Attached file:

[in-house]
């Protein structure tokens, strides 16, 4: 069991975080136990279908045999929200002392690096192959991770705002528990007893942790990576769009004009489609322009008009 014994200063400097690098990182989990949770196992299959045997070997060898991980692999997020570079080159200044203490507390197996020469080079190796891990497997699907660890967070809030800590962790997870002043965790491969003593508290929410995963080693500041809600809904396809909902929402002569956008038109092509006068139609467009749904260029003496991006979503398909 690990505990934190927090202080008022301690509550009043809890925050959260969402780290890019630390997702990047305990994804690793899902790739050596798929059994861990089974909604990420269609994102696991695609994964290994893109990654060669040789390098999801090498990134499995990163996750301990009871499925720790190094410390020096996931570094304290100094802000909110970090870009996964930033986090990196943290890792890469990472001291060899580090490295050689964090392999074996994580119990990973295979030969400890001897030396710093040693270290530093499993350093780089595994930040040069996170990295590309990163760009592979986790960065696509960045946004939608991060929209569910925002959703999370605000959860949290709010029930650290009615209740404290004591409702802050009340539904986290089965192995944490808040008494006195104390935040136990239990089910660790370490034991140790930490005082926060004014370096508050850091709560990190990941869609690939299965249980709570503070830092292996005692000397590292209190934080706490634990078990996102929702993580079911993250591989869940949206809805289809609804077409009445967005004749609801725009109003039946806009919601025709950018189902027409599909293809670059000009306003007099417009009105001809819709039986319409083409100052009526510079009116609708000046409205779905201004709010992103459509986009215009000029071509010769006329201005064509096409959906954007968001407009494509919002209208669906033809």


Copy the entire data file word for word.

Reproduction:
[in-house]
């Protein structure tokens, strides 16, 4: 069991975080136990279908045999929200002392690096192959991770705002528990007893942790990576769009004009489609322009008009 014994200063400097690098990182989990949770196992299959045997070997060898991980692999997020570079080159200044203490507390197996020469080079190796891990497997699907660890967070809030800590962790997870002043965790491969003593508290929410995963080693500041809600809904396809909902929402002569956008038109092509006068139609467009749904260029003496991006979503398909 690990505990934190927090202080008022301690509550009043809890925050959260969402780290890019630390997702990047305990994804690793899902790739050596798929059994861990089974909604990420269609994102696991695609994964290994893109990654060669040789390098999801090498990134499995990163996750301990009871499925720790190094410390020096996931570094304290100094802000909110970090870009996964930033986090990196943290890792890469990472001291060899580090490295050689964090392999074996994580119990990973295979030969400890001897030396710093040693270290530093499993350093780089595994930040040069996170990295590309990163760009592979986790960065696509960045946004939608991060929209569910925002959703999370605000959860949290709010029930650290009615209740404290004591409702802050009340539904986290089965192995944490808040008494006195104390935040136990239990089910660790370490034991140790930490005082926060004014370096508050850091709560990190990941869609690939299965249980709570503070830092292996005692000397590292209190934080706490634990078990996102929702993580079911993250591989869940949206809805289809609804077409009445967005004749609801725009109003039946806009919601025709950018189902027409599909293809670059000009306003007099417009009105001809819709039986319409083409100052009526510079009116609708000046409205779905201004709010992103459509986009215009000029071509010769006329201005064509096409959906954007968001407009494509919002209208669906033809």